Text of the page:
Monday- Week 3
Gabriel’s Announcement to Mary
by Woonbo Kim Ki-chang
26 In the sixth month of Elizabeth’s pregnancy, God sent the angel Gabriel to Nazareth, a town in Galilee, 27 to a virgin pledged to be married to a man named Joseph, a descendant of David. The virgin’s name was Mary. 28 The angel went to her and said, “Greetings, you who are highly favored! The Lord is with you.”
29 Mary was greatly troubled at his words and wondered what kind of greeting this might be. 30 But the angel said to her, “Do not be afraid, Mary; you have found favor with God. 31 You will conceive and give birth to a son, and you are to call him Jesus. 32 He will be great and will be called the Son of the Most High. The Lord God will give him the throne of his father David, 33 and he will reign over Jacob’s descendants forever; his kingdom will never end.”
34 “How will this be,” Mary asked the angel, “since I am a virgin?”
35 The angel answered, “The Holy Spirit will come on you, and the power of the Most High will overshadow you. So the holy one to be born will be called[a] the Son of God. 36 Even Elizabeth your relative is going to have a child in her old age, and she who was said to be unable to conceive is in her sixth month. 37 For no word from God will ever fail.”
38 “I am the Lord’s servant,” Mary answered. “May your word to me be fulfilled.” Then the angel left her.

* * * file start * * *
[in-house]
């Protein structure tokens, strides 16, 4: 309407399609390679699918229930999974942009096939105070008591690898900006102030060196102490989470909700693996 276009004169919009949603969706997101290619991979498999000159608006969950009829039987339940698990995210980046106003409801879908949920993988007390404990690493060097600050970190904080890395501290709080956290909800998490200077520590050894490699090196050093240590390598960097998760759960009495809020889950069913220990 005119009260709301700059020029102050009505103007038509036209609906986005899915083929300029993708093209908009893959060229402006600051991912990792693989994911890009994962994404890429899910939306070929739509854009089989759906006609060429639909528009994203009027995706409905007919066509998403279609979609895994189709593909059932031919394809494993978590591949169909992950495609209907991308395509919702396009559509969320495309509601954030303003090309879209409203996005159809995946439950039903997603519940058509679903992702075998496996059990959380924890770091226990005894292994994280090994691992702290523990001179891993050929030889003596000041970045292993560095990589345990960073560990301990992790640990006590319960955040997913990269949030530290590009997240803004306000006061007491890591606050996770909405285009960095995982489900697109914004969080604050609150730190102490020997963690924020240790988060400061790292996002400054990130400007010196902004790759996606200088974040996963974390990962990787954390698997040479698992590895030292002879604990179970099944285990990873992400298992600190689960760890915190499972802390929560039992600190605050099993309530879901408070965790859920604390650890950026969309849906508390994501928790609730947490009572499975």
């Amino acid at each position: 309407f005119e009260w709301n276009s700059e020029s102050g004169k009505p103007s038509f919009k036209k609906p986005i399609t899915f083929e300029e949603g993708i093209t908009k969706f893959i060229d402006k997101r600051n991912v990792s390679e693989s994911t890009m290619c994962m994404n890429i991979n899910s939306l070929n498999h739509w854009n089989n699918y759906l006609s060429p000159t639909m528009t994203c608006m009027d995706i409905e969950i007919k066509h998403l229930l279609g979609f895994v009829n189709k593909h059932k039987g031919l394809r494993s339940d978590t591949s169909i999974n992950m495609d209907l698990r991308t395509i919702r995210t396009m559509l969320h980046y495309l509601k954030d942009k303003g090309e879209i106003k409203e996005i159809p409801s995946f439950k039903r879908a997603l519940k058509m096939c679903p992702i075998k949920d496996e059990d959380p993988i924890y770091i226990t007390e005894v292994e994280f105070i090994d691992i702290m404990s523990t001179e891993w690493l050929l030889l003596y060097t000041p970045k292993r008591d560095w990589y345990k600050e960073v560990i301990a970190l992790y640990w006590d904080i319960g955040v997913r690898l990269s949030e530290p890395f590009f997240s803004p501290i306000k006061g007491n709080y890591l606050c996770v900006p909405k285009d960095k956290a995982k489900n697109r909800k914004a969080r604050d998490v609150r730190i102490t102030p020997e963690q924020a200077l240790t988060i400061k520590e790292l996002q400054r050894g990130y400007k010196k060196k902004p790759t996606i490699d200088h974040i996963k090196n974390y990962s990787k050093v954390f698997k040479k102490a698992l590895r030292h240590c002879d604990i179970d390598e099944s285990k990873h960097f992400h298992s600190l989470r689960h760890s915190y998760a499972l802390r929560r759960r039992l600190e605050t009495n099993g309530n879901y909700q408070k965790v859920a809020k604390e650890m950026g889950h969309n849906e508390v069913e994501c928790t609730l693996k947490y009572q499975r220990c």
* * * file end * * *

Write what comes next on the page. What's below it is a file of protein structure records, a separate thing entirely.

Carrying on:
The Embrace of Elizabeth and the Virgin Mary
Kurbinovo, Macedonia (1191 AD)
by unknown Author
Gabriel’s greeting, referring to Mary as ‘highly favored’ is similar to his greeting to Daniel when Gabriel appeared to him centuries before (Dan. 9:23). What does this tell you about Mary?
However, it is worth noting that Gabriel did not give such a greeting to Zechariah, who was by Middle Eastern standards, of higher station than Mary. Not only was he a man, but a priest serving at the temple in Jerusalem, and he served the Lord 'blamelessly' (see yesterday's devo). Mary was a young maiden, from a town that was of low repute (John 1:46), engaged to a carpenter, from a family dynasty which had long ago lost its former glory-- she was of a much lower societal station. The angel was equating the Lord's regard for her on the level of that of the great prophet Daniel.]
What eight things does Gabriel tell Mary in verses 31-33?
[You will conceive;
You will have a son;
You will call Him Jesus;
He will be great;
He will be called the Son of the Most High;
He will sit on the throne of His father David;
He will reign over Jacob’s descendants forever;
His kingdom will be never ending]
How was Mary’s response of ‘How..?’ different from Zechariah’s (v. 34)?
[Mary’s question is not one of disbelief, but of puzzlement. Zechariah had been praying for a son, so his response should have been praise and rejoicing, not questioning an angel sent from God. When Zechariah asks how he can ‘be sure of this,’ he seems to desire a sign. This would seem to indicate that an angel appearing to him in the temple is not sign enough.
Mary had not been praying for a child, nor had reason to expect to have one given that she was still a virgin. Therefore, she is not questioning the truth of the angel’s words, but the mechanics of the events to come. Thus, Gabriel’s response was to explain it to her, rather than rebuke her as he had Zechariah.]